Home > Uncategorized > Thomas Carlyle: What blood-filled trenches, and contentious centuries, may still divide us!

Thomas Carlyle: What blood-filled trenches, and contentious centuries, may still divide us!

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Anti-war essays, poems, short stories and literary excerpts

Thomas Carlyle: The works of peace versus battles and war-tumults

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Thomas Carlyle
From Sartor Resartus (1833-1834)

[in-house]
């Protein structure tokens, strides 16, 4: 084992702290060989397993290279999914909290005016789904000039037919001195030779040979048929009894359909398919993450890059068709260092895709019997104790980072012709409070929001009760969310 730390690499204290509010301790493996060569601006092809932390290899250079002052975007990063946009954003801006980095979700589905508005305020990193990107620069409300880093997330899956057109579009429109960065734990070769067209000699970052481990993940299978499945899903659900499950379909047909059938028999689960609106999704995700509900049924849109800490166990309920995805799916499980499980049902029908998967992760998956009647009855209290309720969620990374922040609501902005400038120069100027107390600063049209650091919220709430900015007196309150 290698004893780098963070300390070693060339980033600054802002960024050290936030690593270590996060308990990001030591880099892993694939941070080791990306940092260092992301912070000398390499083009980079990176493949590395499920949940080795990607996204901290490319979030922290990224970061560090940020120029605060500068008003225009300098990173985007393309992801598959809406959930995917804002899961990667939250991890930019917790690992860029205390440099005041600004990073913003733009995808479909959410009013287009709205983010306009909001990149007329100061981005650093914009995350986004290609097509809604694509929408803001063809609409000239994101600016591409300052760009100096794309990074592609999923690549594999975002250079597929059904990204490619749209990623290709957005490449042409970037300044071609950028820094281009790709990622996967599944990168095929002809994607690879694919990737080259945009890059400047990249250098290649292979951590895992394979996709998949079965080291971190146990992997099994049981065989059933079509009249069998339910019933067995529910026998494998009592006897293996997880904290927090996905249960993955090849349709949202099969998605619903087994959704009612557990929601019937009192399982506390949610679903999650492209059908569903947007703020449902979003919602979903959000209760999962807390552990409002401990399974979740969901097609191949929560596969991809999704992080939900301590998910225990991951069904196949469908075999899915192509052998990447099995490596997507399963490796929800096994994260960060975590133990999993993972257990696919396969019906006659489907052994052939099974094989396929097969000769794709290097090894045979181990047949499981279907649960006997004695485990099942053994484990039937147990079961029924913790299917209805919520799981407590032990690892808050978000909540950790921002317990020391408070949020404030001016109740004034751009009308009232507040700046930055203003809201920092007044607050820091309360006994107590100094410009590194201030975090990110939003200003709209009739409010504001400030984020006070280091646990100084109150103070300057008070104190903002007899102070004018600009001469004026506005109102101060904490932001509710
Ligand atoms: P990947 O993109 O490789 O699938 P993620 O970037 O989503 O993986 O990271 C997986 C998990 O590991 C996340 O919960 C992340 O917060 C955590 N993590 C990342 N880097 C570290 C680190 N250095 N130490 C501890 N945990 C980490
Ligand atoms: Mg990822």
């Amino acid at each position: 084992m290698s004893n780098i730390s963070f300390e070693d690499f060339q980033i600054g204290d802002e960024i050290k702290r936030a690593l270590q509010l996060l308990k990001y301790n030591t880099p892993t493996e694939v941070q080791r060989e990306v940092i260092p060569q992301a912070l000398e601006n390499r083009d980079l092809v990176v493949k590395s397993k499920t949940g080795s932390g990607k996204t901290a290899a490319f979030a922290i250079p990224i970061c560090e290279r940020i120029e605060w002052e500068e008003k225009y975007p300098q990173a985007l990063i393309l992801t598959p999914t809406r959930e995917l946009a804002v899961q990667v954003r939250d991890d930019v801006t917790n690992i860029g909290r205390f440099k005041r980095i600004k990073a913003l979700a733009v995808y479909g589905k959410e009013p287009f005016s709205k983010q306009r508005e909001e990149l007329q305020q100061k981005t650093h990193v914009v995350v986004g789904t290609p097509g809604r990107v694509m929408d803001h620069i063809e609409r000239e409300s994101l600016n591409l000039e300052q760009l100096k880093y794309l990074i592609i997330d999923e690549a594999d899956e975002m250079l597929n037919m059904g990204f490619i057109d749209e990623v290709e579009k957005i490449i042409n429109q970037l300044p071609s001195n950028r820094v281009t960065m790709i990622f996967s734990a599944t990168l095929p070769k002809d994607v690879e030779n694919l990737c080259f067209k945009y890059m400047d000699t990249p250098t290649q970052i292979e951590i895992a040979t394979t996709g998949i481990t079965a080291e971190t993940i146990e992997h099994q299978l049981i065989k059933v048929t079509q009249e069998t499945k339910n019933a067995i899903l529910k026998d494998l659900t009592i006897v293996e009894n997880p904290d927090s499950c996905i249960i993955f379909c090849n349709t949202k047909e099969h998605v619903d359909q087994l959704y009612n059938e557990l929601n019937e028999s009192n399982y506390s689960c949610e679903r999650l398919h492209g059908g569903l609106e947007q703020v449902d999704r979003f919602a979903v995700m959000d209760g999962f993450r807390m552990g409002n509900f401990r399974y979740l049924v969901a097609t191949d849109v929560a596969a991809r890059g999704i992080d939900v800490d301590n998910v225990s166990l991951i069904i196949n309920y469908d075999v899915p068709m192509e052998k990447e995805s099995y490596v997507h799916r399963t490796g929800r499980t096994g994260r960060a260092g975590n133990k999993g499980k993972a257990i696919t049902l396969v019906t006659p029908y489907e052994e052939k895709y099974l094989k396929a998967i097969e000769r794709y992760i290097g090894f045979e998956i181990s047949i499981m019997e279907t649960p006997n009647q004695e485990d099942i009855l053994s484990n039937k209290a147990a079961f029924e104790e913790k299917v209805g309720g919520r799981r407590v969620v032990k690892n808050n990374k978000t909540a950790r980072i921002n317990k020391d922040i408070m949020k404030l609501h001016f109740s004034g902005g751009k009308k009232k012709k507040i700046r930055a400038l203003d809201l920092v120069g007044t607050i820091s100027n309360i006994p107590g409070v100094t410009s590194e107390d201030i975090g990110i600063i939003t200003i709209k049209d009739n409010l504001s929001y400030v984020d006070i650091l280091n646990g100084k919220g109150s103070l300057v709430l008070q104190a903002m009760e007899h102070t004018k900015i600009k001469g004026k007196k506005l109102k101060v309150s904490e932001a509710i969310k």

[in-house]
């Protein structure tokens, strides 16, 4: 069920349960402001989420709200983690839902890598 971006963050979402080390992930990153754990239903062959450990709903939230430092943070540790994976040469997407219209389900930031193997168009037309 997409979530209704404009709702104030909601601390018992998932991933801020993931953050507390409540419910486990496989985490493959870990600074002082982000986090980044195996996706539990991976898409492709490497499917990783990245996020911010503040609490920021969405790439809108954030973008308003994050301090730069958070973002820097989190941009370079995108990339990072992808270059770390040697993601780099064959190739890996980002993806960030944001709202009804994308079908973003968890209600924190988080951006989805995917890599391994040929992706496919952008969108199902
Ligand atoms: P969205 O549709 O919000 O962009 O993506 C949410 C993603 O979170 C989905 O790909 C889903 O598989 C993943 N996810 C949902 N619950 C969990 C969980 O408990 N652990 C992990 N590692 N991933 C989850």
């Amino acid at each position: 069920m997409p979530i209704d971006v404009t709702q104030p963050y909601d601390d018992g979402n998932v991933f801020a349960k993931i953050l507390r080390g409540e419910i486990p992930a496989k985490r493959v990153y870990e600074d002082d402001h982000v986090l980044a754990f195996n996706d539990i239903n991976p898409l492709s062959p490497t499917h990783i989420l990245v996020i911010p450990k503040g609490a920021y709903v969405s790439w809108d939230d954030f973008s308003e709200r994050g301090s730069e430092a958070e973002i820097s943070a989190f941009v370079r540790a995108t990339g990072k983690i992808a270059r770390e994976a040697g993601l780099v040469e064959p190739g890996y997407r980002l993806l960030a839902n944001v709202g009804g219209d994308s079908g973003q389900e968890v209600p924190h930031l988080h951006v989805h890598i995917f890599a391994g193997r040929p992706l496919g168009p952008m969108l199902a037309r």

“What, speaking in quite unofficial language, is the net purport and upshot of war? To my own knowledge, for example, there dwell and toil, in the British village of Dumdrudge, usually some five hundred souls. From these, by certain `Natural Enemies` of the French, there are successively selected, during the French war, say thirty able-bodied men; Dumdrudge, at her own expense, has suckled and nursed them: she has, not without difficulty and sorrow, fed them up to manhood, and even trained them to crafts, so that one can weave, another build, another hammer, and the weakest can stand under thirty stone avoirdupois. Nevertheless, amid much weeping and swearing, they are selected; all dressed in red; and shipped away, at the public charges, some two thousand miles, or say only to the south of Spain; and fed there till wanted. And now to that same spot, in the south of Spain, are thirty similar French artisans, from a French Dumdrudge, in like manner wending: till at length, after infinite effort, the two parties come into actual juxtaposition; and Thirty stands fronting Thirty, each with a gun in his hand. Straightaway the word `Fire!` is given; and they blow the souls out of one another; and in place of sixty brisk useful craftsmen, the world has sixty dead carcasses, which it must bury, and anew shed tears for. Had these men any quarrel? Busy as the Devil is, not the smallest! They lived far enough apart; were the entirest strangers; nay, in so wide a Universe, there was even, unconsciously, by Commerce, some mutual helpfulness between them. How then? Simpleton! their Governors had fallen out; and instead of shooting one another, had the cunning to make these poor blockheads shoot.–Alas, so is it in Deutschland, and hitherto in all other lands; still as of old, `what devilry soever Kings do, the Greeks must pay the piper!`–In that fiction of the English Smollett, it is true, the final Cessation of War is perhaps prophetically shadowed forth; where the two Natural Enemies, in person, take each a Tobacco-pipe, filled with Brimstone; light the same, and smoke in one another’s faces, till the weaker gives in: but from such predicted Peace-Era, what blood-filled trenches, and contentious centuries, may still divide us!”

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